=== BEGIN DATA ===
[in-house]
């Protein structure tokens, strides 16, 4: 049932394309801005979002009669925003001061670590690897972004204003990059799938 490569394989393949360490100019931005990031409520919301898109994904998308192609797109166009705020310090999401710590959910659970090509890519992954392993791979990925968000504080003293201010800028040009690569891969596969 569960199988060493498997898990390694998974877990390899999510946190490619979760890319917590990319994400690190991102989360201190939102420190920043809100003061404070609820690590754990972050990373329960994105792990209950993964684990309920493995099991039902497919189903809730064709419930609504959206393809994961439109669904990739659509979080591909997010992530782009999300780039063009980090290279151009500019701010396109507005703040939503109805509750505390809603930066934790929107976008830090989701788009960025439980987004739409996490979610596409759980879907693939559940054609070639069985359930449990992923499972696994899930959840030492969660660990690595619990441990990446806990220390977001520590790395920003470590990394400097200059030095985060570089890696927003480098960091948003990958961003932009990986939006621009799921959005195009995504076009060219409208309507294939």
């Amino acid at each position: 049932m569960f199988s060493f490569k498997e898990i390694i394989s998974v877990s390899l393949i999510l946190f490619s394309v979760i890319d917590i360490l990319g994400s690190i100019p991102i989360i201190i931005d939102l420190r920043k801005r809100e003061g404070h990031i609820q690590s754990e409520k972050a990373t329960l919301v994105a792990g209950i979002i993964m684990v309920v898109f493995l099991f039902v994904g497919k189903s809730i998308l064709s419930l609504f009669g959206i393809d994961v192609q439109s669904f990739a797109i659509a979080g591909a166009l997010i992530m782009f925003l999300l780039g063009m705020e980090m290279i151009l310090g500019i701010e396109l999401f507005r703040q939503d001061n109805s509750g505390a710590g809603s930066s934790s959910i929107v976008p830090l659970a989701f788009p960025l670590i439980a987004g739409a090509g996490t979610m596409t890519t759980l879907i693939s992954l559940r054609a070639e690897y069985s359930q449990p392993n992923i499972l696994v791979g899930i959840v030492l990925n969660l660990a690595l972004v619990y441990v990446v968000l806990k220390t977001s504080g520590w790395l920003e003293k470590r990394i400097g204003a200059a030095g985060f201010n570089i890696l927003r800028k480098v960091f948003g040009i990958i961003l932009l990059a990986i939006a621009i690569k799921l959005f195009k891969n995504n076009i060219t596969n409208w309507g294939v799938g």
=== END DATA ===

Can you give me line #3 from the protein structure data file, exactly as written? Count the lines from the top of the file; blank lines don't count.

């Amino acid at each position: 049932m569960f199988s060493f490569k498997e898990i390694i394989s998974v877990s390899l393949i999510l946190f490619s394309v979760i890319d917590i360490l990319g994400s690190i100019p991102i989360i201190i931005d939102l420190r920043k801005r809100e003061g404070h990031i609820q690590s754990e409520k972050a990373t329960l919301v994105a792990g209950i979002i993964m684990v309920v898109f493995l099991f039902v994904g497919k189903s809730i998308l064709s419930l609504f009669g959206i393809d994961v192609q439109s669904f990739a797109i659509a979080g591909a166009l997010i992530m782009f925003l999300l780039g063009m705020e980090m290279i151009l310090g500019i701010e396109l999401f507005r703040q939503d001061n109805s509750g505390a710590g809603s930066s934790s959910i929107v976008p830090l659970a989701f788009p960025l670590i439980a987004g739409a090509g996490t979610m596409t890519t759980l879907i693939s992954l559940r054609a070639e690897y069985s359930q449990p392993n992923i499972l696994v791979g899930i959840v030492l990925n969660l660990a690595l972004v619990y441990v990446v968000l806990k220390t977001s504080g520590w790395l920003e003293k470590r990394i400097g204003a200059a030095g985060f201010n570089i890696l927003r800028k480098v960091f948003g040009i990958i961003l932009l990059a990986i939006a621009i690569k799921l959005f195009k891969n995504n076009i060219t596969n409208w309507g294939v799938g």